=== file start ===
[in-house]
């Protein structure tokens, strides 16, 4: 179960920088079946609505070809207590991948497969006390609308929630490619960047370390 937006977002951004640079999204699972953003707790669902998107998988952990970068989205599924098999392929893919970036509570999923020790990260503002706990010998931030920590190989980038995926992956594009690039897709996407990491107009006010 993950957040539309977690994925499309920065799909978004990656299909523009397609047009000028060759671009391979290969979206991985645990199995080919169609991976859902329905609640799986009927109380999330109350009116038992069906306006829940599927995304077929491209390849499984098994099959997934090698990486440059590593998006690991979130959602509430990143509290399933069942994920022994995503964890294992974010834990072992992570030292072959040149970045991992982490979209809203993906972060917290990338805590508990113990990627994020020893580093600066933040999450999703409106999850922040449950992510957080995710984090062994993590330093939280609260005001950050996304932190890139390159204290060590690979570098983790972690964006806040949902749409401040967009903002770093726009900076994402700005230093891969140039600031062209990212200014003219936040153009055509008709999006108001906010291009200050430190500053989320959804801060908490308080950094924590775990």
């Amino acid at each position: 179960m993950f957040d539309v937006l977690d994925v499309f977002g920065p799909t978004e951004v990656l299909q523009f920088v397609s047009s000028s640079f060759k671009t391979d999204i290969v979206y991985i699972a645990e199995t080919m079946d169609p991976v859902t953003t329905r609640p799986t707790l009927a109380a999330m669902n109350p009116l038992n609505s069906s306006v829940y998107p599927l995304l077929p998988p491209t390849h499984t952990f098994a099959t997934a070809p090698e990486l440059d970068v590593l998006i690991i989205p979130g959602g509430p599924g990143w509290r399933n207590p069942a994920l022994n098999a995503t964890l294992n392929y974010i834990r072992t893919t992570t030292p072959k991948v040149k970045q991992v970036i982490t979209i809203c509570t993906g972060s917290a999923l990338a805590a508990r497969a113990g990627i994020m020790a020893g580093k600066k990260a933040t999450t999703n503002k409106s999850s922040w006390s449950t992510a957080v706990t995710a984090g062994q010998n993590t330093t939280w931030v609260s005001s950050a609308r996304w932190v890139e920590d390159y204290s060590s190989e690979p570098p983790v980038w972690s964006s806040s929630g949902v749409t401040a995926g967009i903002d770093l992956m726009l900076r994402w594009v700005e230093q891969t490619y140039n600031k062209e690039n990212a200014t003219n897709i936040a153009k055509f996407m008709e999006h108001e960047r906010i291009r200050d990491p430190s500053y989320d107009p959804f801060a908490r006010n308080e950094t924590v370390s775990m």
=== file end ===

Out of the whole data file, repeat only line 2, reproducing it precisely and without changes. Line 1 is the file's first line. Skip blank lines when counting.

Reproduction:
């Protein structure tokens, strides 16, 4: 179960920088079946609505070809207590991948497969006390609308929630490619960047370390 937006977002951004640079999204699972953003707790669902998107998988952990970068989205599924098999392929893919970036509570999923020790990260503002706990010998931030920590190989980038995926992956594009690039897709996407990491107009006010 993950957040539309977690994925499309920065799909978004990656299909523009397609047009000028060759671009391979290969979206991985645990199995080919169609991976859902329905609640799986009927109380999330109350009116038992069906306006829940599927995304077929491209390849499984098994099959997934090698990486440059590593998006690991979130959602509430990143509290399933069942994920022994995503964890294992974010834990072992992570030292072959040149970045991992982490979209809203993906972060917290990338805590508990113990990627994020020893580093600066933040999450999703409106999850922040449950992510957080995710984090062994993590330093939280609260005001950050996304932190890139390159204290060590690979570098983790972690964006806040949902749409401040967009903002770093726009900076994402700005230093891969140039600031062209990212200014003219936040153009055509008709999006108001906010291009200050430190500053989320959804801060908490308080950094924590775990």